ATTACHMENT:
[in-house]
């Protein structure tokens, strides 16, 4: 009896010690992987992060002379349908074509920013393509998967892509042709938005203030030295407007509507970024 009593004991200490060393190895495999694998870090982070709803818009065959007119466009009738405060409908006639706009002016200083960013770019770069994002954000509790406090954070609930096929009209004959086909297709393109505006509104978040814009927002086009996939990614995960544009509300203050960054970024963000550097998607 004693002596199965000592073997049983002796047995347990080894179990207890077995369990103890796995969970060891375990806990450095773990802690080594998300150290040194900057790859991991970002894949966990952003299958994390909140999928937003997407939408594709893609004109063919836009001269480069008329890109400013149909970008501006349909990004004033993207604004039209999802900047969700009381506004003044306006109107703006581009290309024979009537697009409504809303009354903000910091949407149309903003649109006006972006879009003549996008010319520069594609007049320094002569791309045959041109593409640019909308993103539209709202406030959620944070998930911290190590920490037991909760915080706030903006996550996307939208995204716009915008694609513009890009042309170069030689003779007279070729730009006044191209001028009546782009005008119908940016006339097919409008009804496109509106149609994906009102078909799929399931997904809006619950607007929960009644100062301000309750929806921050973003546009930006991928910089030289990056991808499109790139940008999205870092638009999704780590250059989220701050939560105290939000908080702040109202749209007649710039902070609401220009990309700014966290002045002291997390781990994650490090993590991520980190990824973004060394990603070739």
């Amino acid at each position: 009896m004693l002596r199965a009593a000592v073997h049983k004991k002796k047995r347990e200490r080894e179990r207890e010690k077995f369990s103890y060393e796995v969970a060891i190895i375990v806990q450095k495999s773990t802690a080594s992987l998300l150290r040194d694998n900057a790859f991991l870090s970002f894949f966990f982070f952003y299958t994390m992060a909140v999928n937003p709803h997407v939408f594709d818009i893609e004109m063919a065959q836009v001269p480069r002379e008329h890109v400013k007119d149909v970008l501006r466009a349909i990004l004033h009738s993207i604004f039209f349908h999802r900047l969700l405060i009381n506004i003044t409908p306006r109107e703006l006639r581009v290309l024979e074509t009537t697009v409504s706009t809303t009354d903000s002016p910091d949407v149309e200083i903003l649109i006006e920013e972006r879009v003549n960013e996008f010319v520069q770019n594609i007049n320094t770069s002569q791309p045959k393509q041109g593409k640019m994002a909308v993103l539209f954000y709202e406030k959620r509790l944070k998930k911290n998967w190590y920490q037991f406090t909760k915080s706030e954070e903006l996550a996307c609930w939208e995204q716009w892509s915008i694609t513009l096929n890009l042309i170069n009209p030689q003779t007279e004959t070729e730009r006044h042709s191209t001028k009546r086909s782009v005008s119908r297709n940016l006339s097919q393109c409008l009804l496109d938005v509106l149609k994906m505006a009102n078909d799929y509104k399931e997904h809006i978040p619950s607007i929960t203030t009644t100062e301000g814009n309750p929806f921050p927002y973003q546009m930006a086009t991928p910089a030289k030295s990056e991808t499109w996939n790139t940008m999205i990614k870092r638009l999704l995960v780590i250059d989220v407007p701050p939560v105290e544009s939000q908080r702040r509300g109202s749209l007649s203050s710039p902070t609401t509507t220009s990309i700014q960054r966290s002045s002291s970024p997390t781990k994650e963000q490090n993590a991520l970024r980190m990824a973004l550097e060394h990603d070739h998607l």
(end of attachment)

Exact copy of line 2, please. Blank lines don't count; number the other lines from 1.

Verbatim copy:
């Protein structure tokens, strides 16, 4: 009896010690992987992060002379349908074509920013393509998967892509042709938005203030030295407007509507970024 009593004991200490060393190895495999694998870090982070709803818009065959007119466009009738405060409908006639706009002016200083960013770019770069994002954000509790406090954070609930096929009209004959086909297709393109505006509104978040814009927002086009996939990614995960544009509300203050960054970024963000550097998607 004693002596199965000592073997049983002796047995347990080894179990207890077995369990103890796995969970060891375990806990450095773990802690080594998300150290040194900057790859991991970002894949966990952003299958994390909140999928937003997407939408594709893609004109063919836009001269480069008329890109400013149909970008501006349909990004004033993207604004039209999802900047969700009381506004003044306006109107703006581009290309024979009537697009409504809303009354903000910091949407149309903003649109006006972006879009003549996008010319520069594609007049320094002569791309045959041109593409640019909308993103539209709202406030959620944070998930911290190590920490037991909760915080706030903006996550996307939208995204716009915008694609513009890009042309170069030689003779007279070729730009006044191209001028009546782009005008119908940016006339097919409008009804496109509106149609994906009102078909799929399931997904809006619950607007929960009644100062301000309750929806921050973003546009930006991928910089030289990056991808499109790139940008999205870092638009999704780590250059989220701050939560105290939000908080702040109202749209007649710039902070609401220009990309700014966290002045002291997390781990994650490090993590991520980190990824973004060394990603070739």